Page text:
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CASE STUDY /

Getting the Word Out in a Time of Crisis

"WE DESPERATELY NEED ACTION NOW TO COMPEL THE RELEASE OF FEDERAL DOLLARS THAT ARE READY TO BE DISPERSED."

Mark Davis, CEO, Pennsylvania Advocacy and Resources for Autism and Intellectual Disability

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ADDRESSING A FUNDING CRISIS

THE CHALLANGE

Due to the COVID-19 pandemic, members of the Pennsylvania Advocacy and Resources for Autism and Intellectual Disability (PAR), a statewide human services association, were in a fiscal crisis. The associated overtime and material costs due to COVID-19 meant that many members were facing a funding emergency.

 

With their budgets funded entirely by federal and state dollars and their reimbursement rates set by the state, they faced a daunting task: To advocate for increased funding for their members, who provide assistance to individuals with Intellectual Disabilities and Autism (ID/A) so they could remain in their homes and communities.

 

The pandemic was putting strains on all levels of government - the Pennsylvania Independent Fiscal Office was projecting a $4B state government shortfall - and organizations everywhere who were serving vulnerable Pennsylvanians. How could PAR break through and have their story heard?

THE RESPONSE

The ShellyLyons team organized a series of Virtual News Conferences (view an example here) to highlight the impact that these providers and their employees (direct service professionals or DSPs) have on the lives of individuals with ID/A and their families. This format merges a news conference, a legislative/stakeholder briefing, and a platform for allies and partners – all in an accessible, socially-distanced environment.

 

PAR held four virtual conferences, with each centered around a different media market in the state. Each call featured PAR leadership, members, and family members of those with ID/A who articulated the impact of the funding crisis on their organizations, their communities, and most importantly, the families they served.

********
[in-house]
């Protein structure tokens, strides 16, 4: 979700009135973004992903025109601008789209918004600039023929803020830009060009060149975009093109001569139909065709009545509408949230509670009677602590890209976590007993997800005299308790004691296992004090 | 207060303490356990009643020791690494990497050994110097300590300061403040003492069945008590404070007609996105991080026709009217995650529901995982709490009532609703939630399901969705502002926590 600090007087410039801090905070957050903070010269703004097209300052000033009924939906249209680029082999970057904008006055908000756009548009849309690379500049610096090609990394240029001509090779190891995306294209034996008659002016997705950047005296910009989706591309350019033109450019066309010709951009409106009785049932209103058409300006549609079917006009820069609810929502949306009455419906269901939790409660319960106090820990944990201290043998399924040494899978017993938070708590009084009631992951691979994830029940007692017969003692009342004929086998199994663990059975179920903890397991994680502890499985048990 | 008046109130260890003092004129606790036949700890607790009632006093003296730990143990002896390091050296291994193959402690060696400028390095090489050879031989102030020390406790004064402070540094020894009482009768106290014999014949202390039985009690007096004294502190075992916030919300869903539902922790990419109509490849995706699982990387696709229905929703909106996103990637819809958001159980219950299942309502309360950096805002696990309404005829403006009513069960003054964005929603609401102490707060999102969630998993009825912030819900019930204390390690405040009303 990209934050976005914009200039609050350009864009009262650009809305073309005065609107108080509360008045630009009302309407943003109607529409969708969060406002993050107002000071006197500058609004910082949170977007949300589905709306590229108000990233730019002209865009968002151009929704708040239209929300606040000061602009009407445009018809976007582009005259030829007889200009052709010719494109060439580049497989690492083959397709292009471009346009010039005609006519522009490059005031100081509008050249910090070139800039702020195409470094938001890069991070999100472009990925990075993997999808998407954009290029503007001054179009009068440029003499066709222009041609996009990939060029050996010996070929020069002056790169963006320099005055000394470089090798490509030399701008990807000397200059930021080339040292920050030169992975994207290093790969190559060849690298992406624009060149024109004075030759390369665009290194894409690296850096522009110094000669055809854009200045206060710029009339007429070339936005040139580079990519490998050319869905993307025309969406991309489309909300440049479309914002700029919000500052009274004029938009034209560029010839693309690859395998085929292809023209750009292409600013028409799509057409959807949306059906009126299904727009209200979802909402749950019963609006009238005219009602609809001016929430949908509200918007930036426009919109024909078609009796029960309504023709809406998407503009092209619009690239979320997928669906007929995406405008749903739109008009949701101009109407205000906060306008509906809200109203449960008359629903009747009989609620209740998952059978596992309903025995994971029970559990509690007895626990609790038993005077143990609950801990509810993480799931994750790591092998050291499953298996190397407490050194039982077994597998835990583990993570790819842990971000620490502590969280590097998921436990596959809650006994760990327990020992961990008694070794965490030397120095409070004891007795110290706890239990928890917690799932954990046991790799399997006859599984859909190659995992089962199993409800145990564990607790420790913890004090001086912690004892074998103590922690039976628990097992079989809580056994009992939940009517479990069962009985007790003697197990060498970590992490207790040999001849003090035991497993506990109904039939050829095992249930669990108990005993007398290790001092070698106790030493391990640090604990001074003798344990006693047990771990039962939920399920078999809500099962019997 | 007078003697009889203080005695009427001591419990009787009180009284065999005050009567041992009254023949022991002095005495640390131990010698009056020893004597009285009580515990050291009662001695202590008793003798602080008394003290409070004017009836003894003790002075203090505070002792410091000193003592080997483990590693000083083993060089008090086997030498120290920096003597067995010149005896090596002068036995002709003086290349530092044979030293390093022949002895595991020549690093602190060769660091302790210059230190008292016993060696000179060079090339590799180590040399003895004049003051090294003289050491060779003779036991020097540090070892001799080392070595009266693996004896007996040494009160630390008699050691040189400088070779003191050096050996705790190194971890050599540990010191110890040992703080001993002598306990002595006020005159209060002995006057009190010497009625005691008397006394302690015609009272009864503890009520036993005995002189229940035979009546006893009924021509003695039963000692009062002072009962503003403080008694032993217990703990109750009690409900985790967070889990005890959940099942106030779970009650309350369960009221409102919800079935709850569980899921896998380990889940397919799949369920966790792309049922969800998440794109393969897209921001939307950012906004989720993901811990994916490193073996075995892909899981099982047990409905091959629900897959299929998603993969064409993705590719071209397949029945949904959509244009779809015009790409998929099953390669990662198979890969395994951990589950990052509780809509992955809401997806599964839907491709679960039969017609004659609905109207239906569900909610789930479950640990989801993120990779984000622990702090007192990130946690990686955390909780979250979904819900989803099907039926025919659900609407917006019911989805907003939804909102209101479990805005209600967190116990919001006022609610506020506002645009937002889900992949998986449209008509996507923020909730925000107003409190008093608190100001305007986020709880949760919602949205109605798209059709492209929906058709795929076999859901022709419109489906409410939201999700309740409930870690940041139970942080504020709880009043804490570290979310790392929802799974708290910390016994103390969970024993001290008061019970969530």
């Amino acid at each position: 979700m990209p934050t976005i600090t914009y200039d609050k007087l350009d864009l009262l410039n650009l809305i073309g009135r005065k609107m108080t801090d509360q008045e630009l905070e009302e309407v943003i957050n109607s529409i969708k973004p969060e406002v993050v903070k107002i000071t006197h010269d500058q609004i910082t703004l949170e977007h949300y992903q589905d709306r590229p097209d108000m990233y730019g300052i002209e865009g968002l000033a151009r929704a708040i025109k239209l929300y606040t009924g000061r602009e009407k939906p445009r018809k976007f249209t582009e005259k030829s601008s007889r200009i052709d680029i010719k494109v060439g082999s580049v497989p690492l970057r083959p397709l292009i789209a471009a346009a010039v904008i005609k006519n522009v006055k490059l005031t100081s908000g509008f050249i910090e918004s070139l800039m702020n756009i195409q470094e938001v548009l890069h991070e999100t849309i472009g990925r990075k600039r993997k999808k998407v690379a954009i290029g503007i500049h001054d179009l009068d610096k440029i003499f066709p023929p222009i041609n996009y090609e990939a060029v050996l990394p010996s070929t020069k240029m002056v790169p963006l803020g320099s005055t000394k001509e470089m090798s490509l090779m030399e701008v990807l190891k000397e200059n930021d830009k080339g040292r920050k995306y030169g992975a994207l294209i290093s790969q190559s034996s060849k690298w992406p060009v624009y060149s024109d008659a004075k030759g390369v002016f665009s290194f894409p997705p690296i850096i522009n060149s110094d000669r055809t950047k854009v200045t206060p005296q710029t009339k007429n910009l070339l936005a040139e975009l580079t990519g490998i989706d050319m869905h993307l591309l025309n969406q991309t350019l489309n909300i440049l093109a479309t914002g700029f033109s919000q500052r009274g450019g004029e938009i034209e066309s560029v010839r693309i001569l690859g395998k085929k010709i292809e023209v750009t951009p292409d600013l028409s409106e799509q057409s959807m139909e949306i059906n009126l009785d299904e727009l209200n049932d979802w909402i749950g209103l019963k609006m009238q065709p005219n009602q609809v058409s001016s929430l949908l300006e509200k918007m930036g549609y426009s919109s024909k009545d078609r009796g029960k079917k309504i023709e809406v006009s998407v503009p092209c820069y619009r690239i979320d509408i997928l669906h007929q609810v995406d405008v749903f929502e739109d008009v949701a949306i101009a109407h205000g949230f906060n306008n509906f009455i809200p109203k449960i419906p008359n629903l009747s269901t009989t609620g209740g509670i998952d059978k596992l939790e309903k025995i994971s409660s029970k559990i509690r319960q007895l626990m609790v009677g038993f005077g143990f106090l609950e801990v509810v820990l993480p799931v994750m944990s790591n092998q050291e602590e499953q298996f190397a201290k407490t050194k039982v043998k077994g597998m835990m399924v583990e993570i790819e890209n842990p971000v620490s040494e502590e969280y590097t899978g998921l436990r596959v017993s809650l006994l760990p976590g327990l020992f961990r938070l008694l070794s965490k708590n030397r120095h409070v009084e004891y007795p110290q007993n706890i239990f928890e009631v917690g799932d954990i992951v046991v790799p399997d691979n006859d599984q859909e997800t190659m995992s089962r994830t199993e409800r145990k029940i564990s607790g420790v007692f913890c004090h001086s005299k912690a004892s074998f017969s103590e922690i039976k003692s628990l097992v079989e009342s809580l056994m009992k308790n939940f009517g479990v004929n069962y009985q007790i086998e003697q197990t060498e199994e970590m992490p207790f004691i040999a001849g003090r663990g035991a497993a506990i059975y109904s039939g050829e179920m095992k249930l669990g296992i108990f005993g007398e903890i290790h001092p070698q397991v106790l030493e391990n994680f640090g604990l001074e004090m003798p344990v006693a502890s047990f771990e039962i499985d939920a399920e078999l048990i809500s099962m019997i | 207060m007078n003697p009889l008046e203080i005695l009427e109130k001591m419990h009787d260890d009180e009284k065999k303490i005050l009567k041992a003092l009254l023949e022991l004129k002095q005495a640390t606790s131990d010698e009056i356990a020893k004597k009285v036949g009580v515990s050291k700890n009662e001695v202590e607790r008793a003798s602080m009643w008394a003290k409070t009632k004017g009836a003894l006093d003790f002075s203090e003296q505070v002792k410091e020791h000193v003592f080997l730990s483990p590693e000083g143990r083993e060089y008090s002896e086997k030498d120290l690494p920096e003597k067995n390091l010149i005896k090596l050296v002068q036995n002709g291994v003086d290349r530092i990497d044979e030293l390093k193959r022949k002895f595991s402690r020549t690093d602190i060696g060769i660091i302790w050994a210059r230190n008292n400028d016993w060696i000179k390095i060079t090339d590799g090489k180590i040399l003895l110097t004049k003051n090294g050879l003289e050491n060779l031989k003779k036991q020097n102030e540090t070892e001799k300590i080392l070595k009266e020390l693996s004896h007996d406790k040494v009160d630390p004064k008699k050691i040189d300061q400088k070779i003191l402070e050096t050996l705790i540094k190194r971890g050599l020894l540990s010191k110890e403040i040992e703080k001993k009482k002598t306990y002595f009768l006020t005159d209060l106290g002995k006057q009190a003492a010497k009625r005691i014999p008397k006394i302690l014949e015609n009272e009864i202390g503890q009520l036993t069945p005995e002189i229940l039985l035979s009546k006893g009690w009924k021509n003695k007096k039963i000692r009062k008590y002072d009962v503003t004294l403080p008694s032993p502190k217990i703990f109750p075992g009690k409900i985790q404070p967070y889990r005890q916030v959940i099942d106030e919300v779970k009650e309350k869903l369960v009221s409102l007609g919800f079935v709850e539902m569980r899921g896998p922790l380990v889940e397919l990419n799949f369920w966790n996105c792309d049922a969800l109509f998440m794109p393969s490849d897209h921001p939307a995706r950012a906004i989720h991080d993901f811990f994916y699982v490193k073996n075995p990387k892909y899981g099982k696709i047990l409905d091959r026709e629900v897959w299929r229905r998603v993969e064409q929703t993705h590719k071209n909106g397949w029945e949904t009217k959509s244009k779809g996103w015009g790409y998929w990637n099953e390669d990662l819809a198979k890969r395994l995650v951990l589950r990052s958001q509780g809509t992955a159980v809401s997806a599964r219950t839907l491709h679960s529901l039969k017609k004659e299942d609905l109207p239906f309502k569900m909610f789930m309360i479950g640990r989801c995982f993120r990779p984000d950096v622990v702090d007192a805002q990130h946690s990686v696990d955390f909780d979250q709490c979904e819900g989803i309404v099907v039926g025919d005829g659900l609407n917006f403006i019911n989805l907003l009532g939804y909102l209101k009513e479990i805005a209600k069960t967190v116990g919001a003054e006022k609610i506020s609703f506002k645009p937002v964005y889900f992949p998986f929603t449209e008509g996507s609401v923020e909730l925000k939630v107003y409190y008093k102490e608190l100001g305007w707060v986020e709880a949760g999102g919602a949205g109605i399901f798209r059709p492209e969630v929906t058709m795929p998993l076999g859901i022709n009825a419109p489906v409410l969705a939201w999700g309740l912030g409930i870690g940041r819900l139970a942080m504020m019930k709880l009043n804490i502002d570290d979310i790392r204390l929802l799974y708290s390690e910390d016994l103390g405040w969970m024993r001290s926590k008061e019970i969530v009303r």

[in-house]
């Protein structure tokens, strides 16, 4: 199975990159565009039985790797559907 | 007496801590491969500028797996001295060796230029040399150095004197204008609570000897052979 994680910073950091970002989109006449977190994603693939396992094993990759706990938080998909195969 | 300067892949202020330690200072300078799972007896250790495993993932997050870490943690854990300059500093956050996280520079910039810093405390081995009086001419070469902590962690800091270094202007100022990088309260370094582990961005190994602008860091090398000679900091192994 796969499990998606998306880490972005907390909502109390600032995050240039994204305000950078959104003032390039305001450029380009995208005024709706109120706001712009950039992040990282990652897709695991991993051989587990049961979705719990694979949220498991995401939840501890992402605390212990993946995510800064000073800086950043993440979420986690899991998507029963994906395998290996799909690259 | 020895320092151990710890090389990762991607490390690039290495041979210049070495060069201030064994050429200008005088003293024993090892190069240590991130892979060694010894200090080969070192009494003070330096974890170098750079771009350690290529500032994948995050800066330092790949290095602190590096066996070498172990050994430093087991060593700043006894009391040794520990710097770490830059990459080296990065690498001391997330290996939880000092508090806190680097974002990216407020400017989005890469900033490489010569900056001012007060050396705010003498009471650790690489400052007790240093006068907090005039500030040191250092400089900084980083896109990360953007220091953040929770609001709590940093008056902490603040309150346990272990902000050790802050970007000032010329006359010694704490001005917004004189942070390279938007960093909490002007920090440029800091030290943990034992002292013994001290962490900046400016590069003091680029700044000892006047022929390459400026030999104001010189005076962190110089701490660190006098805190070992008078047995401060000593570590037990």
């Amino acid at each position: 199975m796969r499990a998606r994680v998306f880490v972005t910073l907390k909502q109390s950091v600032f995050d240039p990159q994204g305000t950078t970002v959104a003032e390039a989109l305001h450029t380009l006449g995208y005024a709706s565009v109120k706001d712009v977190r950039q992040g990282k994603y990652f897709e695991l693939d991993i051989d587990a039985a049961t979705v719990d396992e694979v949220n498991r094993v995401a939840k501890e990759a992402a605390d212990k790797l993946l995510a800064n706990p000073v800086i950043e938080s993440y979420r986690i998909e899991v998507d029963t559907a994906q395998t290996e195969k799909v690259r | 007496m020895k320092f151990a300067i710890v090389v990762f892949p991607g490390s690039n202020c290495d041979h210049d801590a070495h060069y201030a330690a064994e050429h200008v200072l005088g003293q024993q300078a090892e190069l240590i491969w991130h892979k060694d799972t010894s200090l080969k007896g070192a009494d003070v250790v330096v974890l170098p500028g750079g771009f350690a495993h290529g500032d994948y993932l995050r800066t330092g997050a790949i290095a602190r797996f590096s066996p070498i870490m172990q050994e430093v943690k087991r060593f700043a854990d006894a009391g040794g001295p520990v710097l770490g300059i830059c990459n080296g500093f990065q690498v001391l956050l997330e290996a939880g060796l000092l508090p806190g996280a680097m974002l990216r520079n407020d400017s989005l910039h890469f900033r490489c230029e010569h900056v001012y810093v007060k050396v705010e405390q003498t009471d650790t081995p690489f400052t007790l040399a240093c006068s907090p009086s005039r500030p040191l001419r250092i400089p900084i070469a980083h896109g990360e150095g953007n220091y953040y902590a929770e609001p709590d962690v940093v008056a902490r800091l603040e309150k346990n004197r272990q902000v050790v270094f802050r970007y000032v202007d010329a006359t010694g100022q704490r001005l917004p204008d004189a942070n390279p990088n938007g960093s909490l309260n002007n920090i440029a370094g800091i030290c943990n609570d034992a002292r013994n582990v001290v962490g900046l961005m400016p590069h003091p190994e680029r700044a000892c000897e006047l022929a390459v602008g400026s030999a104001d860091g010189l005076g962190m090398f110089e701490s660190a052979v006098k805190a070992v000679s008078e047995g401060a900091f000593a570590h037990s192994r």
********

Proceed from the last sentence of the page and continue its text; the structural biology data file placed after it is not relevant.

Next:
In total, 635 people attended these news conferences, including journalists, lawmakers, and staff. In less than a month, these calls resulted in 10 news hits on the funding crisis from television, print and radio outlets around the state; and specific mentions of the important work of DSPs by Governor Tom Wolf, Secretary of Health Rachel Levine, Secretary of Human Services Teresa Miller and State Senator Pam Iovino. At the same time, we worked with members to author and place opinion pieces throughout the state telling the story of the funding crisis from their point of view, generating 17 placements.

 

We also cut segments of the webinar and repackaged them into social media-sized mini videos and made quote graphics for Twitter and Facebook – ensuring that the message was not solely confined to the webinar platform.

THE RESULTS

Soon, PAR, their members, more than 50,000 employees in Pennsylvania, and the tens of thousands of individuals they serve and their families had an answer: The state agreed to provide an additional $260 million in funds from the federal CARES Act to support ID/A providers and individuals with ID/A in the Commonwealth. These funds will be used to continue paying for CPS retainers; one-time funding for residential/respite/shift nursing; and retainer-like funding for companion, in-home, supported employment and transportation.

 

This one-time CARES Act funding helped providers keep their doors open by covering increased costs associated with the COVID-19 pandemic including purchasing of personal protective equipment, payment of overtime/hero pay for DSPs and nurses, purchasing of sanitizing supplies, and training/onboarding expenses.

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